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Safe sex Fact Sheet

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If you are sexually active and are not ready to become a parent, it is important to use birth control to protect yourself from pregnancy.

It is also important to reduce your risk of getting sexually transmitted diseases (STDs), including HIV.

Condoms are the only birth control that reduces your risk of both pregnancy and STDs, including HIV. But, in order to work, condoms must be used correctly and must be used every time you have sex. It’s important to know, however, that they cannot completely protect you and your partner from some STDs, like herpes, syphilis, or human papillomavirus (HPV), the virus that causes genital warts and cervical cancer. Also, condoms can break, slip, or leak, especially if they are not put on and taken off properly.

The only sure way to prevent pregnancy and STDs is NOT to have sex

If you do have sex, use dual protection

Even if you or your partner is using another type of birth control, agree to use a condom every time you have sex, to reduce the risk to both of you for HIV and most other STDs

CONDOM

+

BIRTH CONTROL PILL

PATCH

RING

IMPLANT

INJECTION

IUD

How do you put a condom on correctly?

The condom should be put on before any genital contact. Sperm may come out of the penis before the male ejaculates, so put the condom on before any skin-to-skin contact begins. You should also know that some STDs can be transmitted without intercourse, through genital (skin-to-skin) contact. To reduce the risk of pregnancy and STDs (including HIV), males need to wear a condom the entire time from the beginning to the end of genital contact, each and every time.

Step 1

When you are opening the package, gently tear it on the 1 side. Do not use your teeth or scissors because you might rip the condom that’s inside. Pull the condom out of the package slowly so that it doesn’t tear.

Step 2

Put the rolled up condom over the head of the penis when it is hard.

Step 3

Pinch the tip of the condom enough to leave a half-inch space for semen to collect.

Step 4

Holding the tip of the condom, unroll it all the way down to the base of the penis.

When the condom is on, it should feel snug enough so that it won’t fall off during sex, but not too tight.

  • If you accidentally put on a condom inside-out, throw it away and get a new one. You can tell a condom is inside-out if it won’t roll down the length of the penis easily.
  • If the condom ever tears or rips when you are putting it on or when it’s being used, throw it away and use a new one.
How do you take off a condom correctly?

The most common mistake is not using condoms from the beginning of sexual contact to the very end, after ejaculation. Immediately after ejaculation, hold the bottom of the condom so it stays on and semen cannot spill out. Then, carefully withdraw the penis while it is still hard. Once the penis is out, you can remove the condom, wrap it in tissue, and throw it in the trash. Do not flush it down the toilet because it might clog.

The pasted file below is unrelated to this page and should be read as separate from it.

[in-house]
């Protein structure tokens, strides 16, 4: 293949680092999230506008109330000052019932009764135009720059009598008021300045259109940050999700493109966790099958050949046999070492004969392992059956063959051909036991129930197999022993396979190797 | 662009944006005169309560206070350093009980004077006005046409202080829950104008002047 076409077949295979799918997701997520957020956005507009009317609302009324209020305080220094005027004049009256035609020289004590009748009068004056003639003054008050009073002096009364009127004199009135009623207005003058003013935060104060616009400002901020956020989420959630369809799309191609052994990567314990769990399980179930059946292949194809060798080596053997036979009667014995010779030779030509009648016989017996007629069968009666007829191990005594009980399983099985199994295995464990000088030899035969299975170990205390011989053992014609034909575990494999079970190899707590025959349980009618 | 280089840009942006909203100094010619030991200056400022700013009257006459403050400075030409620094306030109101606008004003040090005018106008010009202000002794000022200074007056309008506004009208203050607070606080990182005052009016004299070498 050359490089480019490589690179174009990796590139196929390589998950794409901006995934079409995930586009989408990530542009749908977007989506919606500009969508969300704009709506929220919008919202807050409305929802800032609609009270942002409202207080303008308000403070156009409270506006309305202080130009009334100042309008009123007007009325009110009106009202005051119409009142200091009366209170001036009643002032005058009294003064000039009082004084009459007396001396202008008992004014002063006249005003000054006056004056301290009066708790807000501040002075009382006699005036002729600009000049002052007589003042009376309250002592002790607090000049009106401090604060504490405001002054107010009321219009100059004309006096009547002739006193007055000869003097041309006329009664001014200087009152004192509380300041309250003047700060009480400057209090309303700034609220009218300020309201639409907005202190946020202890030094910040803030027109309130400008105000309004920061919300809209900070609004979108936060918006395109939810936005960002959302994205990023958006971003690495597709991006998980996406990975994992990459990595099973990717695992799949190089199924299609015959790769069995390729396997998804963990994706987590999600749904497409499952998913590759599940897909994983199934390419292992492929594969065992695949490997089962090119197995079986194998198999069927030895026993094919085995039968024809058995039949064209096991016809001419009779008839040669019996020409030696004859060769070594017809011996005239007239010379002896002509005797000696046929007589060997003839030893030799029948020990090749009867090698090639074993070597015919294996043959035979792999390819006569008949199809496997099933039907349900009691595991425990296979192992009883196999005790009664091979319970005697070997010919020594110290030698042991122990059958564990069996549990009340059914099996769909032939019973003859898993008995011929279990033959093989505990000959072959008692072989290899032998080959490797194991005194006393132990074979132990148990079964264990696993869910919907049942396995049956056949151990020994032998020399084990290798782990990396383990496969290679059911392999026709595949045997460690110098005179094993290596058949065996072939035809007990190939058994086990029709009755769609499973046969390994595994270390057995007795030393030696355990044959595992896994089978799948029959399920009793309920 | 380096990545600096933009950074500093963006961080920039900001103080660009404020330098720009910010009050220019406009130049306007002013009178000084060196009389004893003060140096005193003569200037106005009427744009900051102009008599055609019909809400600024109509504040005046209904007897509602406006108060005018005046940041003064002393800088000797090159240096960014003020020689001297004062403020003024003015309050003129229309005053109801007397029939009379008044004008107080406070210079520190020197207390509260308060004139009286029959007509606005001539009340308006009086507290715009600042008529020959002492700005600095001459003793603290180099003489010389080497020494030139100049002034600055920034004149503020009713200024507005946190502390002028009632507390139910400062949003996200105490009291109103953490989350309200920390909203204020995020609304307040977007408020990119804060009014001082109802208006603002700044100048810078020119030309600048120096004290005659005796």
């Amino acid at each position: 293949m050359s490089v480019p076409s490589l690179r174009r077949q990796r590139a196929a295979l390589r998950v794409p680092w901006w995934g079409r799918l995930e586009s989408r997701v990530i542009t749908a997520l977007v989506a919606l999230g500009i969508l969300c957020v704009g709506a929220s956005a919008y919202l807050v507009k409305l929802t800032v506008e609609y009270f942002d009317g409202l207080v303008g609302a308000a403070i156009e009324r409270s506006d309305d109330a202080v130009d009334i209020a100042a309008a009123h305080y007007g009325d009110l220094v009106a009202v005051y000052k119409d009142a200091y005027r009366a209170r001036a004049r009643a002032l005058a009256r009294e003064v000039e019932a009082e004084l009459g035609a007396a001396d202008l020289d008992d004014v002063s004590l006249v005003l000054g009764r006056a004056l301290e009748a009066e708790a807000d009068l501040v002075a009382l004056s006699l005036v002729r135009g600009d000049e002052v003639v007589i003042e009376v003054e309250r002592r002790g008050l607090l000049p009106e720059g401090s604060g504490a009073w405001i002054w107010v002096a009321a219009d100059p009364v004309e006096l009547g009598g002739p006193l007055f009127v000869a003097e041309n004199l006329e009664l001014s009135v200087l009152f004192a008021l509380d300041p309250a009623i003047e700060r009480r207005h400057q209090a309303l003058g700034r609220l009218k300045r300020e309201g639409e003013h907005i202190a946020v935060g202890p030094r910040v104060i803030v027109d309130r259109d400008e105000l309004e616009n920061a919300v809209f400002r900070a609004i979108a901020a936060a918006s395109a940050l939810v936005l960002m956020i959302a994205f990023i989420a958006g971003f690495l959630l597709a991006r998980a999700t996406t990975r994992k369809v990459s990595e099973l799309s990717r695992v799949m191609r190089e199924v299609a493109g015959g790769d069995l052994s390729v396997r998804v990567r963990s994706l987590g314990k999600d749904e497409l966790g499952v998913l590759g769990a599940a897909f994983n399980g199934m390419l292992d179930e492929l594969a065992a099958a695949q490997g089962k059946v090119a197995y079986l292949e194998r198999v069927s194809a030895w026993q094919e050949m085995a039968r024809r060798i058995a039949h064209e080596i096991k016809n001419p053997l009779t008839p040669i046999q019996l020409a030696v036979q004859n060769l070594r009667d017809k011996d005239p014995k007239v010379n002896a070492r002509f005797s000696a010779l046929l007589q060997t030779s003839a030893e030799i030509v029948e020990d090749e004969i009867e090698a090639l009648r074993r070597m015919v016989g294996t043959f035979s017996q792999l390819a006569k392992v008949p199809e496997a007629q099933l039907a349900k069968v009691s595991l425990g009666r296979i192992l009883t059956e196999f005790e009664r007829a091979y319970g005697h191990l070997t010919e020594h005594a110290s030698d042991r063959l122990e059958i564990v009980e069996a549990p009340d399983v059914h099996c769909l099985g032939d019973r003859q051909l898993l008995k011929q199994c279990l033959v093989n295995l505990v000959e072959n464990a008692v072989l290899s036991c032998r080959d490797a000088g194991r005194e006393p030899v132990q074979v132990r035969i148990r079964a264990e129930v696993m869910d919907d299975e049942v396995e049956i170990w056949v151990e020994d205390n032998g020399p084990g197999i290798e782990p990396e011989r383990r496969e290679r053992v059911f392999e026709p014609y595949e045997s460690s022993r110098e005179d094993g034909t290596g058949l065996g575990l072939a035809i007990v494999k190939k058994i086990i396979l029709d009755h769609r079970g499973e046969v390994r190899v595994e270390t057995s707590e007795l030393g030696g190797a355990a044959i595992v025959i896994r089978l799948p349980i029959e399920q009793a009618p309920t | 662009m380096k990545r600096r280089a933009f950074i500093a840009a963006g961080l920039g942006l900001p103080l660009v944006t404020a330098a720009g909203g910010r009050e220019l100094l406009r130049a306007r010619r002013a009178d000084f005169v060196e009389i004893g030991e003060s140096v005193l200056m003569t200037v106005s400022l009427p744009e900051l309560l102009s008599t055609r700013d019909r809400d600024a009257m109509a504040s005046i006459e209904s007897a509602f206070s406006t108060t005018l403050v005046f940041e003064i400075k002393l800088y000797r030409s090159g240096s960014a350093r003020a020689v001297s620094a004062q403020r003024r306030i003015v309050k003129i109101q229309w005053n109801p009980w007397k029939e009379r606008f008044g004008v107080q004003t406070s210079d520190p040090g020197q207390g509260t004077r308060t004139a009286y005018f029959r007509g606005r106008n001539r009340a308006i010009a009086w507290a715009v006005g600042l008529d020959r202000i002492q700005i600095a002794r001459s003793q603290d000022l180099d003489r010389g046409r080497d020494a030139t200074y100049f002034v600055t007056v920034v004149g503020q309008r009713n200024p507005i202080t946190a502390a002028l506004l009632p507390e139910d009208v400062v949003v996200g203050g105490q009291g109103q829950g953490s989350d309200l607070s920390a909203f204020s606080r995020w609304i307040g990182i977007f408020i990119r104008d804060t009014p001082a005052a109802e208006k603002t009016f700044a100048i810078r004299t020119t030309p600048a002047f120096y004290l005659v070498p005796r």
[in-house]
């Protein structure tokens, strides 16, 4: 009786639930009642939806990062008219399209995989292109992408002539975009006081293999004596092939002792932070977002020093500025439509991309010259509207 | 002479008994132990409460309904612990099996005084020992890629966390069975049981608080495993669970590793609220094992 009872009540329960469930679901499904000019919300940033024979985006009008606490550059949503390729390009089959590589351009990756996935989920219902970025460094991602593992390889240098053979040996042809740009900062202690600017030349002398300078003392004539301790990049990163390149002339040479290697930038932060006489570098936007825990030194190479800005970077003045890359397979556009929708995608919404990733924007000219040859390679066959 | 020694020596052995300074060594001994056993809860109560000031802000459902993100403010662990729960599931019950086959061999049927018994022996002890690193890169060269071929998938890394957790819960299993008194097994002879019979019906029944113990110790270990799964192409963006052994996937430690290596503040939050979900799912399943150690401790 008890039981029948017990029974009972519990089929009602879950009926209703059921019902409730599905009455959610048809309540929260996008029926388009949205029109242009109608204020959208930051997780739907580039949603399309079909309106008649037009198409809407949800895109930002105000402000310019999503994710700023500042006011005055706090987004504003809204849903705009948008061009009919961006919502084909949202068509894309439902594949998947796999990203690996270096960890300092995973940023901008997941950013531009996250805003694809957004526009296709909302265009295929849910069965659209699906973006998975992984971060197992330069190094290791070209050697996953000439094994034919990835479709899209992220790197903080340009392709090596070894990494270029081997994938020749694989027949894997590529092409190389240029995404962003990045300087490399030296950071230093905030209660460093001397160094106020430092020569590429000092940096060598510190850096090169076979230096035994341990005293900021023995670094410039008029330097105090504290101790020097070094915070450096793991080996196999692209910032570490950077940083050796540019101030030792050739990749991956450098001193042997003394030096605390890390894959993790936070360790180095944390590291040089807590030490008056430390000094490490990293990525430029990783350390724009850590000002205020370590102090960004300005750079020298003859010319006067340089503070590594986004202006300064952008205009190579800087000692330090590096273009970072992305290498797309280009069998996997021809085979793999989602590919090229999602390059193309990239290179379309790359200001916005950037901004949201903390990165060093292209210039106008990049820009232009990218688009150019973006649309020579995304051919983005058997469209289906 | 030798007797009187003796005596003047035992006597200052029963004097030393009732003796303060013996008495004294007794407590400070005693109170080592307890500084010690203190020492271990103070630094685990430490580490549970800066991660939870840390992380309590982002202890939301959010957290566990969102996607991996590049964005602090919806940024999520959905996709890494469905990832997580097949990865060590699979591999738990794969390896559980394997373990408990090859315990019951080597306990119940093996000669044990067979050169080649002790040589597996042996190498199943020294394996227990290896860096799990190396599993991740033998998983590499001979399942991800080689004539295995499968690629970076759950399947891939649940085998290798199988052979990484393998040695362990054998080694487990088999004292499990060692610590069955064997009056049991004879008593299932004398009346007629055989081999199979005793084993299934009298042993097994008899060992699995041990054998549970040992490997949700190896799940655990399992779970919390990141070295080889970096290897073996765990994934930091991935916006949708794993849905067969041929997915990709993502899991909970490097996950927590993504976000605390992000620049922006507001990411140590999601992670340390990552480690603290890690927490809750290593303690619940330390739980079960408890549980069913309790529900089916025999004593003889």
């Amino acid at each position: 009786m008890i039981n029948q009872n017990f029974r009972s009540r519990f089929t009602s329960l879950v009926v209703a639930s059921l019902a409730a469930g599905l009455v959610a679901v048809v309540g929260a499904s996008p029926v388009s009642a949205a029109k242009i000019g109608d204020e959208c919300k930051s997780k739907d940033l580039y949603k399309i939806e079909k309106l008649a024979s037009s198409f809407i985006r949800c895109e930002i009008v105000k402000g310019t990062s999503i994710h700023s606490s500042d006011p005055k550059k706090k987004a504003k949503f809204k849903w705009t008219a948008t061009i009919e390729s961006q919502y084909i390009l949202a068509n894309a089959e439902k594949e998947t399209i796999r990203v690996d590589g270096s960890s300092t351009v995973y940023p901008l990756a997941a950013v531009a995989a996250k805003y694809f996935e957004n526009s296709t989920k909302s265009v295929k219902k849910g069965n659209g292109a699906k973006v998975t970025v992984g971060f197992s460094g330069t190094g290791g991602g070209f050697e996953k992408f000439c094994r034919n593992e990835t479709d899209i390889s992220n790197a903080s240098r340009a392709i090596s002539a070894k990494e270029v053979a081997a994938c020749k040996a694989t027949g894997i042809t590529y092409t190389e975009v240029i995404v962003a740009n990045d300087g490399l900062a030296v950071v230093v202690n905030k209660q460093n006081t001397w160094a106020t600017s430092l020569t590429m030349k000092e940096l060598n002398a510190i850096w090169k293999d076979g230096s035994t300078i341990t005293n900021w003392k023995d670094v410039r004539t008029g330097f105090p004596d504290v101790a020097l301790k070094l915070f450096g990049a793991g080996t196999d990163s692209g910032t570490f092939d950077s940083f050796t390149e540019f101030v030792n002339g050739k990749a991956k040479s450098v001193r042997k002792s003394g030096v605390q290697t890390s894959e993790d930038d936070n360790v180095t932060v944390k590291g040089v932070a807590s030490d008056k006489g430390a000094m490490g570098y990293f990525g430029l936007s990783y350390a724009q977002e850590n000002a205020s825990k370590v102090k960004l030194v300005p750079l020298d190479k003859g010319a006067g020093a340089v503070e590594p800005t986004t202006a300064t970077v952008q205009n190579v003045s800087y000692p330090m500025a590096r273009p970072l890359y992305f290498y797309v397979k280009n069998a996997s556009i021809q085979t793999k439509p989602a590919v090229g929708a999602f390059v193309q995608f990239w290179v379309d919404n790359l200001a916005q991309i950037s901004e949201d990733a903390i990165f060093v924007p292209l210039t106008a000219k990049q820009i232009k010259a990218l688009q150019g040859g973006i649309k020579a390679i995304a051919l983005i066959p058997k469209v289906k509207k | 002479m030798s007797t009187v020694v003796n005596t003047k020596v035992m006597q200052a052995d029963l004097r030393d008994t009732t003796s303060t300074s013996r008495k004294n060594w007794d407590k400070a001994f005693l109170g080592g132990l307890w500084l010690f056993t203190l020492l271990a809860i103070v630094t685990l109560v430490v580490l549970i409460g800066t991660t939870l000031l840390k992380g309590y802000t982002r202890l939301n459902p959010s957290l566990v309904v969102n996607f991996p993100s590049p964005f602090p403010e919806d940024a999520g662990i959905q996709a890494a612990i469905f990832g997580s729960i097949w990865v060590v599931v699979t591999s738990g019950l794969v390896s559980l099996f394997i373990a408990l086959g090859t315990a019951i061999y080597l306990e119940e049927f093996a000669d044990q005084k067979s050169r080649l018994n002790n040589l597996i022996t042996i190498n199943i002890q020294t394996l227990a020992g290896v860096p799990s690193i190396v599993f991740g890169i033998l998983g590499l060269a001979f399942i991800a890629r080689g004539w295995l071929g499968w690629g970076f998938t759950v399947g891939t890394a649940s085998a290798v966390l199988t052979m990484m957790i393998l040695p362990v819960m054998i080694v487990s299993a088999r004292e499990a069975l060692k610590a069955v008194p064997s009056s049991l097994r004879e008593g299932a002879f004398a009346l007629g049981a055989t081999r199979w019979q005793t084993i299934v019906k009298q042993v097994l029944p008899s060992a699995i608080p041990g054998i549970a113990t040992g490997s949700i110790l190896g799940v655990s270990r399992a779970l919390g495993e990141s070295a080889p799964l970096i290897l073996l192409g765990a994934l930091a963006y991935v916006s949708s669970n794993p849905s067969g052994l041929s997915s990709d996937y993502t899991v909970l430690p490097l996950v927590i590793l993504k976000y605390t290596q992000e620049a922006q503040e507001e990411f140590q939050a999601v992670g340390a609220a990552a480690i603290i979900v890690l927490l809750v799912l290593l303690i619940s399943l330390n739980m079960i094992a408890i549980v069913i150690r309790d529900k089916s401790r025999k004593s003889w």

DOs
  • Read all the information on the package. Know what you are using. Check the expiration date on the package. If it is expired, get a new package of condoms and throw away the old ones.
  • Use only condoms that are made of latex or polyurethane (plastic). Latex condoms and polyurethane condoms are the best types of condoms to use to help prevent pregnancy, STDs, and HIV.
  • Use a pre-lubricated condom to help prevent it from tearing. If you only have a non-lubricated condom, put a little bit of water-based lubricant (“lube”) inside and outside the condom.
  • Condoms come in different sizes, colors, textures, and thicknesses.
  • Talk with your partner and choose condoms both of you like.
DON’Ts
  • Do not use two condoms at once.
  • Do not use condoms made of animal skin, sometimes called “natural” condoms. Animal skin condoms can help prevent pregnancy but don’t work as well as latex or polyurethane condoms to prevent STDs, including HIV.
  • Do not keep condoms in a place that can get very hot, like in a car. If you keep a condom in your wallet or purse, be sure you replace it with a new one regularly.
  • Do not use any kind of oil-based lubricants (like petroleum jellies, lotions, mineral oil, or vegetable oils). These can negatively affect the latex, making it more likely to rip or tear.
  • Do not reuse condoms.
  • Do not use condoms that are torn or outdated.
What if the condom breaks?

If you feel the condom break at any point before or during sex: Stop immediately! Withdraw. Carefully remove the broken condom and put on a new one.

If the condom breaks, pregnancy can be prevented with emergency contraception. Emergency contraception (the “Morning-After Pill”) works best when it’s started as soon as possible after sex, but can be started up to 5 days after sex.

Remember: Emergency contraception helps prevent pregnancy, but it does NOT protect against STDs.

For more information please visit www.cdc.gov